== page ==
Over the past few weeks, I have realized that I love MobileMe when I’m using my iPhone or my laptop, but I absolutely hate it when I am using these services via my web browser.
You see, the MobileMe service basically offers a handful of things that you can get on the web for free, but they have done a good job of packaging them into a Mac/iPhone centric way that just ‘makes sense’. If you change a contact on your iPhone, it is nearly instantly reflected on any other computer you have. Add or remove a calendar entry? It’s reflected on any number of machines that you use. Change a bookmark on your laptop? It’ll be changed on your work computer, iPhone, and any other computer you use next time you use it. This is a really amazing thing that has, over the past six or so months, become something I have taken for granted.
It goes without saying that it’s also a push-based IMAP mail service. On top of that, you are able to sync things like saved passwords, mail settings, ftp logins/passwords (thanks to the Panicguys!), and more. All of these features, along with a 20gb web storage space that I generally store lots of things on (generally documents I might need while out and about but aren’t what I’d call ’secure’ either), and $99 for a year isn’t that bad of a deal.
Failure to deliver
While I am at work, I depend on the me.com website to allow me to check my email, update contact information, access files from anywhere, and I expect to be able to do this reliably and quickly. That’s where the problem lies. The web-based software is just a mess. Things take dozens of seconds to load at times. The UI is not intuitive – there is no feedback when you click on some buttons, but others do have feedback. There is no rich text editor for composing emails. Sometimes, when you read an email then return to the mail index, adjacent emails are now marked as read. Simple things like “keep me logged in for two weeks” does not work reliably so I am forced to log in repeatedly over the course of the day. These may be first world problems, but when you are paying money for something, you expect it to work at least as well as the free competition does.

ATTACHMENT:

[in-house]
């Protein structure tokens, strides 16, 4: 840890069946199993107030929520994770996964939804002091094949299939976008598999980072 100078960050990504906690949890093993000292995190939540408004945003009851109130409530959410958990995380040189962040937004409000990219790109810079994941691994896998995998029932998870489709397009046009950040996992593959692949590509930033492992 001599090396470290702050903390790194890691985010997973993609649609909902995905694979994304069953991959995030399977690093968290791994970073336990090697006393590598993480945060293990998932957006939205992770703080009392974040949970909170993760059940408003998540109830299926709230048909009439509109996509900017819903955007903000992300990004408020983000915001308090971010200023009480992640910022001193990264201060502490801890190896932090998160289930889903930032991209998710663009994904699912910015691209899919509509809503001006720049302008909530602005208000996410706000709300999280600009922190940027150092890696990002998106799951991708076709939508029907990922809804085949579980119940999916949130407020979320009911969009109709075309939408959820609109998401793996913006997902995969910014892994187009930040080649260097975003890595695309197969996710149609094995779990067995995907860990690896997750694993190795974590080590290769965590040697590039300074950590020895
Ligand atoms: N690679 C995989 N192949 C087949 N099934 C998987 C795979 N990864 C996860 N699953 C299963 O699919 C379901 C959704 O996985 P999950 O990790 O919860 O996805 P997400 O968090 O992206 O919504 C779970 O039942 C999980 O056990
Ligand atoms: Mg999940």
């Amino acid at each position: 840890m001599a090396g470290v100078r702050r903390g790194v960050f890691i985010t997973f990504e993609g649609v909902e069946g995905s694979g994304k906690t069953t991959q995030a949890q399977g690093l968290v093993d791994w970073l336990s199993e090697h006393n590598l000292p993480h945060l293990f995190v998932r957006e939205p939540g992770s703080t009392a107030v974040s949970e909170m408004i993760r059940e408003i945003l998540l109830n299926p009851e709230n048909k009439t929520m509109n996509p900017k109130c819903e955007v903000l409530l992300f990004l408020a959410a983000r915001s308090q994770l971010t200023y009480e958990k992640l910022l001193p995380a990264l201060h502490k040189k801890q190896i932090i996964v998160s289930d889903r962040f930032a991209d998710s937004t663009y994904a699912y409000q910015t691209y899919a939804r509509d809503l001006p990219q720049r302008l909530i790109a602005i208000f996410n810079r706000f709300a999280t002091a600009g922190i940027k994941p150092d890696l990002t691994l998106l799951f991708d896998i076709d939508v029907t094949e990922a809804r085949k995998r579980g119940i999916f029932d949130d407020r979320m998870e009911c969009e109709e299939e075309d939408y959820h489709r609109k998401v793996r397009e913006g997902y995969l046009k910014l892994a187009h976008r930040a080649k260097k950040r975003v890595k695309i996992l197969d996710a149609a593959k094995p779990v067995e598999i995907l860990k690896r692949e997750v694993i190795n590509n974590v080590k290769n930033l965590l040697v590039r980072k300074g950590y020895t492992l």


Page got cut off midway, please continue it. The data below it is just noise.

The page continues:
Honestly, I’ve always been struggling with iTools, .Mac, MobileMe (whatever you want to call it). It always sounds so much better than it actually could be, but it’s generally just good enough to make you stick around. MobileMe succeeds everywhere but the web-based space. Using MobileMe mail, contacts, etc is a pain. They have tried too hard to shoehorn desktop metaphors into a web based world and it simply doesn’t work well. I think that Apple has invested way too much into selling the platform and using it to push OS X to turn away from this approach and come up with a fast loading, easy to use solution.
Switching to free services
With all of that complaining out of the way, I have considered switching from the MobileMe service to free services like Gmail (using google apps to check my email@example.com mail), Google Calendar, Dropbox for file sync between platforms, and saving myself $99 a year. Then of course I start thinking about issues with Gmail’s IMAP (which they have kind of addressed with more advanced IMAP controls), the fact that I would no longer be able to sync keychains, Transmit favorites, desktop widgets, or use OmniFocus the way I currently do (I currently use the iDisk to sync OmniFocus between my laptop, my iMac, my iPhone and my work computer).
What is the solution?
Again, first world problems to be sure, but I am torn. Is saving $99 and getting a better web experience a fair trade in exchange for a slightly worse experience on the desktop and iPhone? If I abandon the push services of MobileMe, I would only be able to sync my bookmarks, calendars and contacts when I manually sync my iPhone to my laptop (which I do not do very regularly). I spend 8+ hours a day at work using web-based solutions to communicate with people, and the MobileMe web solution just isn’t cutting it. But I also spend a lot of time on my computers at home and using my iPhone out and about. I’ll probably wait and see what Apple has to offer at Macworld tomorrow and make a decision shortly thereafter. I could see further integration with iLife 09 (assuming something like that is announced), further integration with the iPhone 2.3 or iPhone 3.0 software, or simply promised improvements when Snow Leopard comes out this year.
So after all this ranting, no solution just yet. Stay tuned to the saga.